How does the operation of a heat pump differ from a boiler?
A heat pump is at its best when it’s circulating low temperature water around the heating system.
The heat pump is best run at all times as dictated by the external weather temperature and the internal room temperature.
Because of the low temperature, it is not best suited to be operated intermittently like a boiler. The heat pump needs to be run in a “steady state” and avoid the need to heat the house quickly.
Understanding monobloc vs. split design
Air to water heat pumps comprise of either a monobloc and split design. Our 7001iAW and 7400iAW air to water heat pumps are a monobloc design, meaning you do not need to be F-Gas registered.
- Easy installation and quick to integrate into heating hydraulics
- Complete and concealed refrigeration circuit in the outdoor unit
- The heating process and transfer take place in the outdoor unit
- Piping between outdoor unit and indoor unit is a separate hot water circuit
- Well insulated piping for high efficiency (up to 30m)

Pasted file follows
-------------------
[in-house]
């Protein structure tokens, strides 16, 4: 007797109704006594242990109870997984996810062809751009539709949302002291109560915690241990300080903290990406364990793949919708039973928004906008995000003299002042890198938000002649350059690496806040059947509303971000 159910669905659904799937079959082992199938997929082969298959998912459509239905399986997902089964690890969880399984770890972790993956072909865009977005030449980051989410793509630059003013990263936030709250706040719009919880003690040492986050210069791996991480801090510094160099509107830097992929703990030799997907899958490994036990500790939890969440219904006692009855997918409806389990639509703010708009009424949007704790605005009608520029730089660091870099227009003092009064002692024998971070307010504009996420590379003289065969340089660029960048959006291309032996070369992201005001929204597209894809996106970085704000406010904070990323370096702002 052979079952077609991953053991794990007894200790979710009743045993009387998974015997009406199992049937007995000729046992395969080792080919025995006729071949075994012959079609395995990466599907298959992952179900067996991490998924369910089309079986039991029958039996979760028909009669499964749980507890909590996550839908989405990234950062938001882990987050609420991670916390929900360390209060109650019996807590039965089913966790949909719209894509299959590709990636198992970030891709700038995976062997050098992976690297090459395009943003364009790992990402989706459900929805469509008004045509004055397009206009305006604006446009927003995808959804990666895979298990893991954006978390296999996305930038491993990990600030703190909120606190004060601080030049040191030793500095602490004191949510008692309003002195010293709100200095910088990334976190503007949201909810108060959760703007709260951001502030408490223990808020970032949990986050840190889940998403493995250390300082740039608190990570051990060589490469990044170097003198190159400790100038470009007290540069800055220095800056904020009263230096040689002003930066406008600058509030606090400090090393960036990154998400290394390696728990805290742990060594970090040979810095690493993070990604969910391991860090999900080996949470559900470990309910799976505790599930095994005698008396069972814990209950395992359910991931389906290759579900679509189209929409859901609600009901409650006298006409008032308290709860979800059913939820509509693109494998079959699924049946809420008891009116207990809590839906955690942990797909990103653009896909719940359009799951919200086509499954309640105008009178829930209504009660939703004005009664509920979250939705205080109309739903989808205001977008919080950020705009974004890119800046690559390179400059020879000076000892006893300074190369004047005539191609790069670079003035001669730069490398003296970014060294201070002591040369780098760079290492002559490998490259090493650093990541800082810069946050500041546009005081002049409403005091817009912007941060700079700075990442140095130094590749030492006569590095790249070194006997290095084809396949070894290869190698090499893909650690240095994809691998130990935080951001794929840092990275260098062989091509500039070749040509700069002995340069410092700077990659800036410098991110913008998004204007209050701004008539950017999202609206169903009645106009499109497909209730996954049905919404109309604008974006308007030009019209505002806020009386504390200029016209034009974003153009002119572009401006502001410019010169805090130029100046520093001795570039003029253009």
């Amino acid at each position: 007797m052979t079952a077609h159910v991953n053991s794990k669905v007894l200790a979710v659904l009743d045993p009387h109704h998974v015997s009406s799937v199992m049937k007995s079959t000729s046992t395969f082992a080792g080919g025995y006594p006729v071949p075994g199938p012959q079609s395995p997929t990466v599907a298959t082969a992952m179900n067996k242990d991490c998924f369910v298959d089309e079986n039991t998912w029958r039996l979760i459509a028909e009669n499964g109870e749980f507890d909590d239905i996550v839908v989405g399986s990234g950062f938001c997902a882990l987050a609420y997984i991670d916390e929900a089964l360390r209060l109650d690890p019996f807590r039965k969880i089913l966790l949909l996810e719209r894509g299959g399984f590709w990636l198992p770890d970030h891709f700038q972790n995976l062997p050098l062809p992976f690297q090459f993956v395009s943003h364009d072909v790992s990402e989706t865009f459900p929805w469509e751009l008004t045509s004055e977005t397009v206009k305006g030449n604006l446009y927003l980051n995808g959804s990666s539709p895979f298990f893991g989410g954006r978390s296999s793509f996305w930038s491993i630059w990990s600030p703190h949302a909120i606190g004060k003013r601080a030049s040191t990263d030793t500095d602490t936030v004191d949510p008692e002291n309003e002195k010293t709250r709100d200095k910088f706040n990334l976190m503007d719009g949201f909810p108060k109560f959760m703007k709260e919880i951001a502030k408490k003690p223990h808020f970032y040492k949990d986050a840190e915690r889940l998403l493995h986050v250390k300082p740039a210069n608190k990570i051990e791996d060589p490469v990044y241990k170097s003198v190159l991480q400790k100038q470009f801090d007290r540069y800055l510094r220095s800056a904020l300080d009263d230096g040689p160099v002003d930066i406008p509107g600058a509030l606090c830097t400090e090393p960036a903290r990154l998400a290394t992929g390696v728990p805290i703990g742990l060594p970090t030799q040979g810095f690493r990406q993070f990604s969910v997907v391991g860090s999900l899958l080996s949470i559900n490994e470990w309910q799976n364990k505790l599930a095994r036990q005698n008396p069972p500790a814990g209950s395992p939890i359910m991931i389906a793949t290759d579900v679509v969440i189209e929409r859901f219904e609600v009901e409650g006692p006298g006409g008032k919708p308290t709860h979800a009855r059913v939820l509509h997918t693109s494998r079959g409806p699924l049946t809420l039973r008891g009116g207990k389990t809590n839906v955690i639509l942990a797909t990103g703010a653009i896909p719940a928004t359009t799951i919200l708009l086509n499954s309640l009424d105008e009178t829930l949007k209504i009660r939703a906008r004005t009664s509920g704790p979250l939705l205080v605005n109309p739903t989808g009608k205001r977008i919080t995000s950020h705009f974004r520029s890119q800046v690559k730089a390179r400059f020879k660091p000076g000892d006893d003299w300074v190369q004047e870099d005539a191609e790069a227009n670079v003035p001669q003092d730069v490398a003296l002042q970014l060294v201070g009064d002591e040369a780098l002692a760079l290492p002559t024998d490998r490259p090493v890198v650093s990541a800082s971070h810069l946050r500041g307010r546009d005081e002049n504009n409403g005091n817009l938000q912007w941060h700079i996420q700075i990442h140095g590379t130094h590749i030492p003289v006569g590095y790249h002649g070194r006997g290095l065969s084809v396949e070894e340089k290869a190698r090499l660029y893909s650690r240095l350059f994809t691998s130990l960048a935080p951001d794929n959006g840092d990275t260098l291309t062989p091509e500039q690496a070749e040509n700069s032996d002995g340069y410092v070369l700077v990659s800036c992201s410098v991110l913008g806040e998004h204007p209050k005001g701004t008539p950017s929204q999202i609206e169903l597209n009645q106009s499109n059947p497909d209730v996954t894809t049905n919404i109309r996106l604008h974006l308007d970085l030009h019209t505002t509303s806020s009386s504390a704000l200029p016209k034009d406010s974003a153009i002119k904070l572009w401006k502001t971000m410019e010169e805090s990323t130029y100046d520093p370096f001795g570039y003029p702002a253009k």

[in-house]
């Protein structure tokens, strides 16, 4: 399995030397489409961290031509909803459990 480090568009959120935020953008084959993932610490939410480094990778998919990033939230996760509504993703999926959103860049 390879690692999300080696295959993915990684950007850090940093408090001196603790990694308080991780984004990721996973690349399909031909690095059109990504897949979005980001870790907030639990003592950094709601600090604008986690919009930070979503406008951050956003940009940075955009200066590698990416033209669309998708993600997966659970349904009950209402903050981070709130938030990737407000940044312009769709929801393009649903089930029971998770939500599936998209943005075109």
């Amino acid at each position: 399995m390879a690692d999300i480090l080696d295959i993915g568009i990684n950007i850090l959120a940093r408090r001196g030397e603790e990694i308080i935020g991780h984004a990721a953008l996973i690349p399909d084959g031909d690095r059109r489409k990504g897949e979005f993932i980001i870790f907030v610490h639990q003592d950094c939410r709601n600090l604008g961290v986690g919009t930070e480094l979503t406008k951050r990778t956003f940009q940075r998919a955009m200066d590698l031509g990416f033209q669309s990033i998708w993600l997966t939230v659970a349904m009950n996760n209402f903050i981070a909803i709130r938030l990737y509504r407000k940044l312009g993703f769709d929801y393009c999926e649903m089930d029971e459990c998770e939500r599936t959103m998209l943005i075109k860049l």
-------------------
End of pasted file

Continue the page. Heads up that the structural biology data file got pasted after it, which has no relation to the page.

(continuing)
Within the Monobloc design image – 1) Heat pump 2) Refrigeration circuit 3) Heating circuit for heat pump 4) Indoor unit 5) Heating circuit for house
Things to consider before specifying
Self & New Build installations
More ideally suited for Self and New Build, where the property and space required can be built around the technology.
Designed building fabric can be added which can mean there is more insulation and therefore less demand for heat.
A heat pump can be connected to an existing heating system.
Several conditions need to be checked to avoid issues with customer satisfaction and running costs;
- A heat loss calculation to determine the correct radiator or heat emitter sizes.
- The homeowner needs to be instructed as to how differently a heat pump needs to operate.
- Additional insulation measures such as cavity wall, double glazing etc.
- If the existing system is a combi boiler, then a hot water storage cylinder will be required.
As a rule of thumb, an air to water heat pump will cost around £8k. This is very dependent on the site and as to whether the existing heating system can be used and the position of the equipment etc.
There are grants available to assist in the investment, sometimes locally and regionally, as well as the Renewable Heat Incentive (due to end March 2022) which will pay an annual sum to the purchaser of the system for 7 years.